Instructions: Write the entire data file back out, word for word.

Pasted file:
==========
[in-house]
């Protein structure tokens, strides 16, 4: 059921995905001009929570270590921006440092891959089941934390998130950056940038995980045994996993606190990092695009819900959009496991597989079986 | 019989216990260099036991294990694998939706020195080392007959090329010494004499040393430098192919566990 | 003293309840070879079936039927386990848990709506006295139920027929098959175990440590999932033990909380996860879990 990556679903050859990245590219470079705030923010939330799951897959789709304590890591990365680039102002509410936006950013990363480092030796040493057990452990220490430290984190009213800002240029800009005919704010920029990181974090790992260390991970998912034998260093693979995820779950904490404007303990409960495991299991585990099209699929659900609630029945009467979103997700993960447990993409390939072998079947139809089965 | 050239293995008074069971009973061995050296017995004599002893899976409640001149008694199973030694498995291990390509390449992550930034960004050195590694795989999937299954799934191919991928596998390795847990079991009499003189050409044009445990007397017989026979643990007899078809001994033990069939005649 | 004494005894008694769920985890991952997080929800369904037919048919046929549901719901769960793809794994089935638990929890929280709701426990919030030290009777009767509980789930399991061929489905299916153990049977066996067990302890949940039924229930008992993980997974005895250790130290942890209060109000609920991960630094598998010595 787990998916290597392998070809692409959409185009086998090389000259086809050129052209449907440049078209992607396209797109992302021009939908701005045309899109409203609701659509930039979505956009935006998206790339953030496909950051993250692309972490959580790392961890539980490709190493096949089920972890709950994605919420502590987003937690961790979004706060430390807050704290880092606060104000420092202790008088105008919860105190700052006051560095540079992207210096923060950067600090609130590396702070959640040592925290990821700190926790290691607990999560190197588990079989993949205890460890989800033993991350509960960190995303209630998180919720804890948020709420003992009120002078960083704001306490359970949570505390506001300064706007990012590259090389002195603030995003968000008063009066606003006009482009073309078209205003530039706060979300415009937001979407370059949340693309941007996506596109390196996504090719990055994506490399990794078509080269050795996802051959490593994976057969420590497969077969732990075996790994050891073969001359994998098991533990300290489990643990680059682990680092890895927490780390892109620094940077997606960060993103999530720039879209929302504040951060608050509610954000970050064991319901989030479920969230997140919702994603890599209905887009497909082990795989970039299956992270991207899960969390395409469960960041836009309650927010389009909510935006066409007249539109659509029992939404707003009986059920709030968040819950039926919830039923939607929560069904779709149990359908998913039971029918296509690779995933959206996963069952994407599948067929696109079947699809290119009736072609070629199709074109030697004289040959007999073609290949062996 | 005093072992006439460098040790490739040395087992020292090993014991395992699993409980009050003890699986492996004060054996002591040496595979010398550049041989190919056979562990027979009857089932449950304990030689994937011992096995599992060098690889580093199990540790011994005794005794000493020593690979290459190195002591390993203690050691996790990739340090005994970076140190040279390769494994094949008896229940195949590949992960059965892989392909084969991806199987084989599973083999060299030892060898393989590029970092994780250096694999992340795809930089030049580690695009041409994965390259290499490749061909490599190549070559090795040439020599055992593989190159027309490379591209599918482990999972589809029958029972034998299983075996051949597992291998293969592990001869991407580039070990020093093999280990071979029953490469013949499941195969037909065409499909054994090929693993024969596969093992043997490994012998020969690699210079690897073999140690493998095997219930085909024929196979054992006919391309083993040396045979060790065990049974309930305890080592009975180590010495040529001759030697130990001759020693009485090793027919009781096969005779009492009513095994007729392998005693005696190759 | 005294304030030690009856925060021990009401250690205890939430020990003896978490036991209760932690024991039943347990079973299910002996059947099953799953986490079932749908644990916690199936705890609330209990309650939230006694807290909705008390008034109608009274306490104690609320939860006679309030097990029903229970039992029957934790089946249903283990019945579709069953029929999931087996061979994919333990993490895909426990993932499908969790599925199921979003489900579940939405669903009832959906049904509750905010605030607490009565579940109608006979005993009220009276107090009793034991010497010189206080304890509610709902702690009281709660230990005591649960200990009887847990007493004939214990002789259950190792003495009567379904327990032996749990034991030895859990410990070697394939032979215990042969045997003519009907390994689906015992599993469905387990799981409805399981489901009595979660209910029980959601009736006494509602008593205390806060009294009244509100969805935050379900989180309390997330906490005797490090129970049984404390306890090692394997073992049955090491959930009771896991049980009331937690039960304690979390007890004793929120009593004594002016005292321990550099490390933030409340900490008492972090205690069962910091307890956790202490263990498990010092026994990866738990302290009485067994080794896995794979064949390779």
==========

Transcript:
[in-house]
């Protein structure tokens, strides 16, 4: 059921995905001009929570270590921006440092891959089941934390998130950056940038995980045994996993606190990092695009819900959009496991597989079986 | 019989216990260099036991294990694998939706020195080392007959090329010494004499040393430098192919566990 | 003293309840070879079936039927386990848990709506006295139920027929098959175990440590999932033990909380996860879990 990556679903050859990245590219470079705030923010939330799951897959789709304590890591990365680039102002509410936006950013990363480092030796040493057990452990220490430290984190009213800002240029800009005919704010920029990181974090790992260390991970998912034998260093693979995820779950904490404007303990409960495991299991585990099209699929659900609630029945009467979103997700993960447990993409390939072998079947139809089965 | 050239293995008074069971009973061995050296017995004599002893899976409640001149008694199973030694498995291990390509390449992550930034960004050195590694795989999937299954799934191919991928596998390795847990079991009499003189050409044009445990007397017989026979643990007899078809001994033990069939005649 | 004494005894008694769920985890991952997080929800369904037919048919046929549901719901769960793809794994089935638990929890929280709701426990919030030290009777009767509980789930399991061929489905299916153990049977066996067990302890949940039924229930008992993980997974005895250790130290942890209060109000609920991960630094598998010595 787990998916290597392998070809692409959409185009086998090389000259086809050129052209449907440049078209992607396209797109992302021009939908701005045309899109409203609701659509930039979505956009935006998206790339953030496909950051993250692309972490959580790392961890539980490709190493096949089920972890709950994605919420502590987003937690961790979004706060430390807050704290880092606060104000420092202790008088105008919860105190700052006051560095540079992207210096923060950067600090609130590396702070959640040592925290990821700190926790290691607990999560190197588990079989993949205890460890989800033993991350509960960190995303209630998180919720804890948020709420003992009120002078960083704001306490359970949570505390506001300064706007990012590259090389002195603030995003968000008063009066606003006009482009073309078209205003530039706060979300415009937001979407370059949340693309941007996506596109390196996504090719990055994506490399990794078509080269050795996802051959490593994976057969420590497969077969732990075996790994050891073969001359994998098991533990300290489990643990680059682990680092890895927490780390892109620094940077997606960060993103999530720039879209929302504040951060608050509610954000970050064991319901989030479920969230997140919702994603890599209905887009497909082990795989970039299956992270991207899960969390395409469960960041836009309650927010389009909510935006066409007249539109659509029992939404707003009986059920709030968040819950039926919830039923939607929560069904779709149990359908998913039971029918296509690779995933959206996963069952994407599948067929696109079947699809290119009736072609070629199709074109030697004289040959007999073609290949062996 | 005093072992006439460098040790490739040395087992020292090993014991395992699993409980009050003890699986492996004060054996002591040496595979010398550049041989190919056979562990027979009857089932449950304990030689994937011992096995599992060098690889580093199990540790011994005794005794000493020593690979290459190195002591390993203690050691996790990739340090005994970076140190040279390769494994094949008896229940195949590949992960059965892989392909084969991806199987084989599973083999060299030892060898393989590029970092994780250096694999992340795809930089030049580690695009041409994965390259290499490749061909490599190549070559090795040439020599055992593989190159027309490379591209599918482990999972589809029958029972034998299983075996051949597992291998293969592990001869991407580039070990020093093999280990071979029953490469013949499941195969037909065409499909054994090929693993024969596969093992043997490994012998020969690699210079690897073999140690493998095997219930085909024929196979054992006919391309083993040396045979060790065990049974309930305890080592009975180590010495040529001759030697130990001759020693009485090793027919009781096969005779009492009513095994007729392998005693005696190759 | 005294304030030690009856925060021990009401250690205890939430020990003896978490036991209760932690024991039943347990079973299910002996059947099953799953986490079932749908644990916690199936705890609330209990309650939230006694807290909705008390008034109608009274306490104690609320939860006679309030097990029903229970039992029957934790089946249903283990019945579709069953029929999931087996061979994919333990993490895909426990993932499908969790599925199921979003489900579940939405669903009832959906049904509750905010605030607490009565579940109608006979005993009220009276107090009793034991010497010189206080304890509610709902702690009281709660230990005591649960200990009887847990007493004939214990002789259950190792003495009567379904327990032996749990034991030895859990410990070697394939032979215990042969045997003519009907390994689906015992599993469905387990799981409805399981489901009595979660209910029980959601009736006494509602008593205390806060009294009244509100969805935050379900989180309390997330906490005797490090129970049984404390306890090692394997073992049955090491959930009771896991049980009331937690039960304690979390007890004793929120009593004594002016005292321990550099490390933030409340900490008492972090205690069962910091307890956790202490263990498990010092026994990866738990302290009485067994080794896995794979064949390779």